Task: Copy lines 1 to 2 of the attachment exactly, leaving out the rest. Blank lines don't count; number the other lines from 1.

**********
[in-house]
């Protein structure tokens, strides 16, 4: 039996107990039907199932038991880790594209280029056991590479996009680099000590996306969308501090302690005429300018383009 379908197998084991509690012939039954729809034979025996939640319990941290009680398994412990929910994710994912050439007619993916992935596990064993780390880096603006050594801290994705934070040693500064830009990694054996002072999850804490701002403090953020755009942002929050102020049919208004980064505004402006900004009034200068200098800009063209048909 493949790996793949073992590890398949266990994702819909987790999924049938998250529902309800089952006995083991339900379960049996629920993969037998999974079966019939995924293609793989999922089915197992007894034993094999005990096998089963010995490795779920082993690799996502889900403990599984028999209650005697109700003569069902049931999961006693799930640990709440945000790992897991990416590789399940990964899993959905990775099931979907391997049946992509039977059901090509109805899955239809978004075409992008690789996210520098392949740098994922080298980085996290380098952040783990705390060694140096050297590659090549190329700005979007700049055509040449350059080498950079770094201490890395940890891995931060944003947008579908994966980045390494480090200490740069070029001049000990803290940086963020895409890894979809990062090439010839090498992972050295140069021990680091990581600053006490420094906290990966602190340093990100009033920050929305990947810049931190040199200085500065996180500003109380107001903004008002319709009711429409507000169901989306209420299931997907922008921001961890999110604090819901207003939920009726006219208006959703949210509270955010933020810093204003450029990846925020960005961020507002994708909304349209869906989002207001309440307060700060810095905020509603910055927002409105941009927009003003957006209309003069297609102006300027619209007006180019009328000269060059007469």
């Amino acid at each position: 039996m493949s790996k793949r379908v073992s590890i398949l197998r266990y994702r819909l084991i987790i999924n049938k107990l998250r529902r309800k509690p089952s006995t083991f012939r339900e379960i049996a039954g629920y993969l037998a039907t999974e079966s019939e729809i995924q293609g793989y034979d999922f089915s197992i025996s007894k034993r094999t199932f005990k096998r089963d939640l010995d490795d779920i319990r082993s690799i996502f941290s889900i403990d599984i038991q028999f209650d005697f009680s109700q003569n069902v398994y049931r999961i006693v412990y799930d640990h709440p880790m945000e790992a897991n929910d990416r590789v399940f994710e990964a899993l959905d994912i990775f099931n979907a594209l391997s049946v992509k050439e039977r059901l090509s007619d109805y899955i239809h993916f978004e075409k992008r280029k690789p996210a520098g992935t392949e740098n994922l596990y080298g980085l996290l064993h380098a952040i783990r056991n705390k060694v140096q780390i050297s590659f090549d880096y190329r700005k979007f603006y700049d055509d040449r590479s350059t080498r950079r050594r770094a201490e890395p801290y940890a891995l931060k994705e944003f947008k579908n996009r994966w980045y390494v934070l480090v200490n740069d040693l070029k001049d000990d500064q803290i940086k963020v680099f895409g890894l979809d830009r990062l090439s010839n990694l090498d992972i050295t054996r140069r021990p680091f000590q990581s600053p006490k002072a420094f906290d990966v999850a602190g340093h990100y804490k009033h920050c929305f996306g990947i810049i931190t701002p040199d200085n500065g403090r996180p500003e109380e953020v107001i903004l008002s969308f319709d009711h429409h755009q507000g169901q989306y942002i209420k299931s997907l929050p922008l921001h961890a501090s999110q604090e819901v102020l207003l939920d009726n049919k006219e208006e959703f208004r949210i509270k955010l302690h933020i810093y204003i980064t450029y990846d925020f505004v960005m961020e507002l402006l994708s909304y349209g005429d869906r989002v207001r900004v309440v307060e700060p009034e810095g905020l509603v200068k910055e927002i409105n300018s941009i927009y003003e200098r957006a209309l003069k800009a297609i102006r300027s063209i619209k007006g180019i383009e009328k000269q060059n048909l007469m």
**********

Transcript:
[in-house]
């Protein structure tokens, strides 16, 4: 039996107990039907199932038991880790594209280029056991590479996009680099000590996306969308501090302690005429300018383009 379908197998084991509690012939039954729809034979025996939640319990941290009680398994412990929910994710994912050439007619993916992935596990064993780390880096603006050594801290994705934070040693500064830009990694054996002072999850804490701002403090953020755009942002929050102020049919208004980064505004402006900004009034200068200098800009063209048909 493949790996793949073992590890398949266990994702819909987790999924049938998250529902309800089952006995083991339900379960049996629920993969037998999974079966019939995924293609793989999922089915197992007894034993094999005990096998089963010995490795779920082993690799996502889900403990599984028999209650005697109700003569069902049931999961006693799930640990709440945000790992897991990416590789399940990964899993959905990775099931979907391997049946992509039977059901090509109805899955239809978004075409992008690789996210520098392949740098994922080298980085996290380098952040783990705390060694140096050297590659090549190329700005979007700049055509040449350059080498950079770094201490890395940890891995931060944003947008579908994966980045390494480090200490740069070029001049000990803290940086963020895409890894979809990062090439010839090498992972050295140069021990680091990581600053006490420094906290990966602190340093990100009033920050929305990947810049931190040199200085500065996180500003109380107001903004008002319709009711429409507000169901989306209420299931997907922008921001961890999110604090819901207003939920009726006219208006959703949210509270955010933020810093204003450029990846925020960005961020507002994708909304349209869906989002207001309440307060700060810095905020509603910055927002409105941009927009003003957006209309003069297609102006300027619209007006180019009328000269060059007469």